Sustainable Development & Nuclear Power
Table of Contents Table of Contents
Introduction Introduction
The Energy Challenge The Energy Challenge
Nuclear Power Facts Nuclear Power Facts
Nuclear Power Advantages Nuclear Power Advantages

Conclusion Conclusion
The Salient Points The Salient Points
Annex I Annex I:  The DECADES Project
Annex II Annex II:  Nuclear Power Case Studies

| Agenda 21 and Energy | Environmental Releases | Energy Mix Strategies | The Nuclear Power Potential |


Agenda 21 and Energy

Achieving sustainable development

In June 1997, a special session of the United Nations General Assembly examined progress in achieving sustainable development - five years to the month after some 180 countries at the Earth Summit held in Rio de Janeiro adopted Agenda 21 calling for global collaboration that would:

"...halt and reverse the negative impact of human behaviour on the physical environment and promote environmentally sustainable economic development in all countries."

In dealing with energy, the Agenda 21 message (Box 1) was unambiguous: "energy is essential to economic and social development and improved quality of life", but the current global pattern of energy supply and use is not sustainable. Environmentally sound energy approaches are necessary "to control atmospheric emissions of greenhouse and other gases and substances."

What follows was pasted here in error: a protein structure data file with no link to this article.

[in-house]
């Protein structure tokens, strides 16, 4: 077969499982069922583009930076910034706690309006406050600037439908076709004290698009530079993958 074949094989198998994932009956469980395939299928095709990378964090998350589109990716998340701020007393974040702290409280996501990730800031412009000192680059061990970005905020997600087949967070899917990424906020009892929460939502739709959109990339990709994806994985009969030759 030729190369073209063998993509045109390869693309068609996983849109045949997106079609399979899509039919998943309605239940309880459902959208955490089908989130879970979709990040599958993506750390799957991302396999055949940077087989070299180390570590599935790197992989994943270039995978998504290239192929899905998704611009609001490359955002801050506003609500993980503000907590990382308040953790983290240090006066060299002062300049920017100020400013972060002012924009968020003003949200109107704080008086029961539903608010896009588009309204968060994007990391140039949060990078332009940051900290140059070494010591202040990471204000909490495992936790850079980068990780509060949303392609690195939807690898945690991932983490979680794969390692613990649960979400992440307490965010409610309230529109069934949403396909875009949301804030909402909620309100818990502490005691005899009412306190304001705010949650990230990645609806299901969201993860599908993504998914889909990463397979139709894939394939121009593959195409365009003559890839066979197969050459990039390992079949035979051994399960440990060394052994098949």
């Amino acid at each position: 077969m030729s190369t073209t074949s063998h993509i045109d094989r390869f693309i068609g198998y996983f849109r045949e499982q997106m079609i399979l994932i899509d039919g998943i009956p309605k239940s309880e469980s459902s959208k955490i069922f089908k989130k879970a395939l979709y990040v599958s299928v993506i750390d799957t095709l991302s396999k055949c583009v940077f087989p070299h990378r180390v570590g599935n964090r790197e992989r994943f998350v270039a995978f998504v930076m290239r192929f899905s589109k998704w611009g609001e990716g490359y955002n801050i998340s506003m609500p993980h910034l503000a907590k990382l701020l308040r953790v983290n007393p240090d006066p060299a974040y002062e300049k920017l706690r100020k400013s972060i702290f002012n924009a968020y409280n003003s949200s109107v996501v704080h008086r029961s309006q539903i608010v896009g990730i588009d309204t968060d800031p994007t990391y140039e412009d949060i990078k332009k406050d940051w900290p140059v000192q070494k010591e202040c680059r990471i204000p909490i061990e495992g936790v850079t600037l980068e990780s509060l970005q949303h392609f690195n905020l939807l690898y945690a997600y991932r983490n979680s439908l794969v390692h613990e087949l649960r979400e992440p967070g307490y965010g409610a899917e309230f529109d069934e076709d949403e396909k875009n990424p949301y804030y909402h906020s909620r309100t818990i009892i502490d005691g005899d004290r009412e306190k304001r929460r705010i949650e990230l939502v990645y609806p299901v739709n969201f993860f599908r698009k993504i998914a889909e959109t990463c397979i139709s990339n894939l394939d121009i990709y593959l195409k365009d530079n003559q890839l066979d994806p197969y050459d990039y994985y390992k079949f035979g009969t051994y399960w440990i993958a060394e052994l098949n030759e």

At the June special session of the General Assembly, the strong linkage between sustainable development goals and environmentally sound energy supplies was underlined by heads of States and governments. Energy has played and will continue to play a principal role in promoting economic growth and improved human well-being. But, balancing the energy requirements to ensure further social and economic progress with environmental requirements will be no small challenge.

The significance of today's energy challenge led the world's seven leading economic countries and the Russian Federation at their July 1997 Denver Summit to call for a ministerial meeting on energy issues in early 1998 in Moscow, with a report of its results to be available for their mid-year Summit. To advance the work at the global level, the United Nations Commission on Sustainable Development will focus on energy issues at its ninth session in the year 2001. Preparations for that session will be initiated in 1999 through an intergovernmental group of experts on energy and sustainable development.

Box 1

AGENDA 21 (Protection of the Atmosphere)

  • "Energy is essential to economic and social development and improved quality of life. Much of the world's energy, however, is currently produced and consumed in ways that could not be sustained if technology were to remain constant and if overall quantities were to increase substantially.

  • The need to control atmospheric emissions of greenhouse and other gases and substances will increasingly need to be based on efficiency in energy production, transmission, distribution and consumption and on growing reliance on environmentally sound energy systems, particularly new and renewable sources of energy. All energy sources will need to be used in ways that respect the atmosphere, human health and the environment as a whole.